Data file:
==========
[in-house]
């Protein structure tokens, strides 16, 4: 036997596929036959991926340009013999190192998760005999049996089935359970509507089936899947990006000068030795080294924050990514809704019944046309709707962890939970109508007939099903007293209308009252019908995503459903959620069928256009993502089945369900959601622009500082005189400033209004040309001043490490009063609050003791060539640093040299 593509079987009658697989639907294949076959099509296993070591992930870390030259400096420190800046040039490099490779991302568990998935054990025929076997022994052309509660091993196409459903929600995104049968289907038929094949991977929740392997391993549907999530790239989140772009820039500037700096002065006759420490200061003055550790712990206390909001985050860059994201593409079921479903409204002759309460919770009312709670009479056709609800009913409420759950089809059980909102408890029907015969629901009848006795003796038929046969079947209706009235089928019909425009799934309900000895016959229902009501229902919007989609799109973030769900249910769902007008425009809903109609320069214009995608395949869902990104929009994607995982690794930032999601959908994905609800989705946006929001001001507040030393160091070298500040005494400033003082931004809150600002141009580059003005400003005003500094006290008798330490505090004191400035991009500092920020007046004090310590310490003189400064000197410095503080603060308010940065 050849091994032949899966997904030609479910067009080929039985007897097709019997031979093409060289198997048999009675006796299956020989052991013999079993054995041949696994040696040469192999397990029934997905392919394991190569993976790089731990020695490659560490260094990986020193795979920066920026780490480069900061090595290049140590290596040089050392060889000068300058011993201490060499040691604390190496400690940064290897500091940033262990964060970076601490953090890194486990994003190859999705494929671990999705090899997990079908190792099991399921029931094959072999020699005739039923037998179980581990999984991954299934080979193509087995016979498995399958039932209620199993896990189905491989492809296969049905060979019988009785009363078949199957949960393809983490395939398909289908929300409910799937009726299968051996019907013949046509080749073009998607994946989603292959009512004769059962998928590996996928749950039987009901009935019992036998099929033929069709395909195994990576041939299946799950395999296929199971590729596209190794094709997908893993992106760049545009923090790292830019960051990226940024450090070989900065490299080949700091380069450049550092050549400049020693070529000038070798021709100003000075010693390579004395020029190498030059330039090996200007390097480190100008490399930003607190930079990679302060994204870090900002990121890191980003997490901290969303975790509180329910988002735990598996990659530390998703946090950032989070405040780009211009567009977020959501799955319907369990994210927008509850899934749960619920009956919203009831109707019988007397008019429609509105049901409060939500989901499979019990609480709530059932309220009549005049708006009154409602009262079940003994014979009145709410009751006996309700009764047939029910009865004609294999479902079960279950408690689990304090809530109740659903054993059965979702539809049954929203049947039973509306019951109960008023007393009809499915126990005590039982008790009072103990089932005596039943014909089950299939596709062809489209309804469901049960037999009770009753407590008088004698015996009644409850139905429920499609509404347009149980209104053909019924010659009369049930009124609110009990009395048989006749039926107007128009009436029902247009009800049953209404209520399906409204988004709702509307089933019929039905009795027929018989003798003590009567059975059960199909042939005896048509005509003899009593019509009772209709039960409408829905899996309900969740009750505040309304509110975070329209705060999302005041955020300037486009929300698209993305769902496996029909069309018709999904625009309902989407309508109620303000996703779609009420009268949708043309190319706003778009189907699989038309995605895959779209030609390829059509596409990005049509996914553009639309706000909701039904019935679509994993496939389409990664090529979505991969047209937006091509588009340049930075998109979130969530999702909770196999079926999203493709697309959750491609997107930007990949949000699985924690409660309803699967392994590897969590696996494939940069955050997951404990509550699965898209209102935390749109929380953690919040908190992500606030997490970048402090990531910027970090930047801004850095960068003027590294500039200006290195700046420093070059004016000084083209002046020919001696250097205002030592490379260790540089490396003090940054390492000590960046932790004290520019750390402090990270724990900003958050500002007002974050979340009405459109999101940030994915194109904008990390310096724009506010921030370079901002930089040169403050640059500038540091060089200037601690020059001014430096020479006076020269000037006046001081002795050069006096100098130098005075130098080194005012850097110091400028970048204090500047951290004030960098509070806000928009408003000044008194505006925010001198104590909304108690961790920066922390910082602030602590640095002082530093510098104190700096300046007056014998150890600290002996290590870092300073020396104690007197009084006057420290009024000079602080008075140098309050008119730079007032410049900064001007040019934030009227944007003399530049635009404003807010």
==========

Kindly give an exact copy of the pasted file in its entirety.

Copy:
[in-house]
């Protein structure tokens, strides 16, 4: 036997596929036959991926340009013999190192998760005999049996089935359970509507089936899947990006000068030795080294924050990514809704019944046309709707962890939970109508007939099903007293209308009252019908995503459903959620069928256009993502089945369900959601622009500082005189400033209004040309001043490490009063609050003791060539640093040299 593509079987009658697989639907294949076959099509296993070591992930870390030259400096420190800046040039490099490779991302568990998935054990025929076997022994052309509660091993196409459903929600995104049968289907038929094949991977929740392997391993549907999530790239989140772009820039500037700096002065006759420490200061003055550790712990206390909001985050860059994201593409079921479903409204002759309460919770009312709670009479056709609800009913409420759950089809059980909102408890029907015969629901009848006795003796038929046969079947209706009235089928019909425009799934309900000895016959229902009501229902919007989609799109973030769900249910769902007008425009809903109609320069214009995608395949869902990104929009994607995982690794930032999601959908994905609800989705946006929001001001507040030393160091070298500040005494400033003082931004809150600002141009580059003005400003005003500094006290008798330490505090004191400035991009500092920020007046004090310590310490003189400064000197410095503080603060308010940065 050849091994032949899966997904030609479910067009080929039985007897097709019997031979093409060289198997048999009675006796299956020989052991013999079993054995041949696994040696040469192999397990029934997905392919394991190569993976790089731990020695490659560490260094990986020193795979920066920026780490480069900061090595290049140590290596040089050392060889000068300058011993201490060499040691604390190496400690940064290897500091940033262990964060970076601490953090890194486990994003190859999705494929671990999705090899997990079908190792099991399921029931094959072999020699005739039923037998179980581990999984991954299934080979193509087995016979498995399958039932209620199993896990189905491989492809296969049905060979019988009785009363078949199957949960393809983490395939398909289908929300409910799937009726299968051996019907013949046509080749073009998607994946989603292959009512004769059962998928590996996928749950039987009901009935019992036998099929033929069709395909195994990576041939299946799950395999296929199971590729596209190794094709997908893993992106760049545009923090790292830019960051990226940024450090070989900065490299080949700091380069450049550092050549400049020693070529000038070798021709100003000075010693390579004395020029190498030059330039090996200007390097480190100008490399930003607190930079990679302060994204870090900002990121890191980003997490901290969303975790509180329910988002735990598996990659530390998703946090950032989070405040780009211009567009977020959501799955319907369990994210927008509850899934749960619920009956919203009831109707019988007397008019429609509105049901409060939500989901499979019990609480709530059932309220009549005049708006009154409602009262079940003994014979009145709410009751006996309700009764047939029910009865004609294999479902079960279950408690689990304090809530109740659903054993059965979702539809049954929203049947039973509306019951109960008023007393009809499915126990005590039982008790009072103990089932005596039943014909089950299939596709062809489209309804469901049960037999009770009753407590008088004698015996009644409850139905429920499609509404347009149980209104053909019924010659009369049930009124609110009990009395048989006749039926107007128009009436029902247009009800049953209404209520399906409204988004709702509307089933019929039905009795027929018989003798003590009567059975059960199909042939005896048509005509003899009593019509009772209709039960409408829905899996309900969740009750505040309304509110975070329209705060999302005041955020300037486009929300698209993305769902496996029909069309018709999904625009309902989407309508109620303000996703779609009420009268949708043309190319706003778009189907699989038309995605895959779209030609390829059509596409990005049509996914553009639309706000909701039904019935679509994993496939389409990664090529979505991969047209937006091509588009340049930075998109979130969530999702909770196999079926999203493709697309959750491609997107930007990949949000699985924690409660309803699967392994590897969590696996494939940069955050997951404990509550699965898209209102935390749109929380953690919040908190992500606030997490970048402090990531910027970090930047801004850095960068003027590294500039200006290195700046420093070059004016000084083209002046020919001696250097205002030592490379260790540089490396003090940054390492000590960046932790004290520019750390402090990270724990900003958050500002007002974050979340009405459109999101940030994915194109904008990390310096724009506010921030370079901002930089040169403050640059500038540091060089200037601690020059001014430096020479006076020269000037006046001081002795050069006096100098130098005075130098080194005012850097110091400028970048204090500047951290004030960098509070806000928009408003000044008194505006925010001198104590909304108690961790920066922390910082602030602590640095002082530093510098104190700096300046007056014998150890600290002996290590870092300073020396104690007197009084006057420290009024000079602080008075140098309050008119730079007032410049900064001007040019934030009227944007003399530049635009404003807010």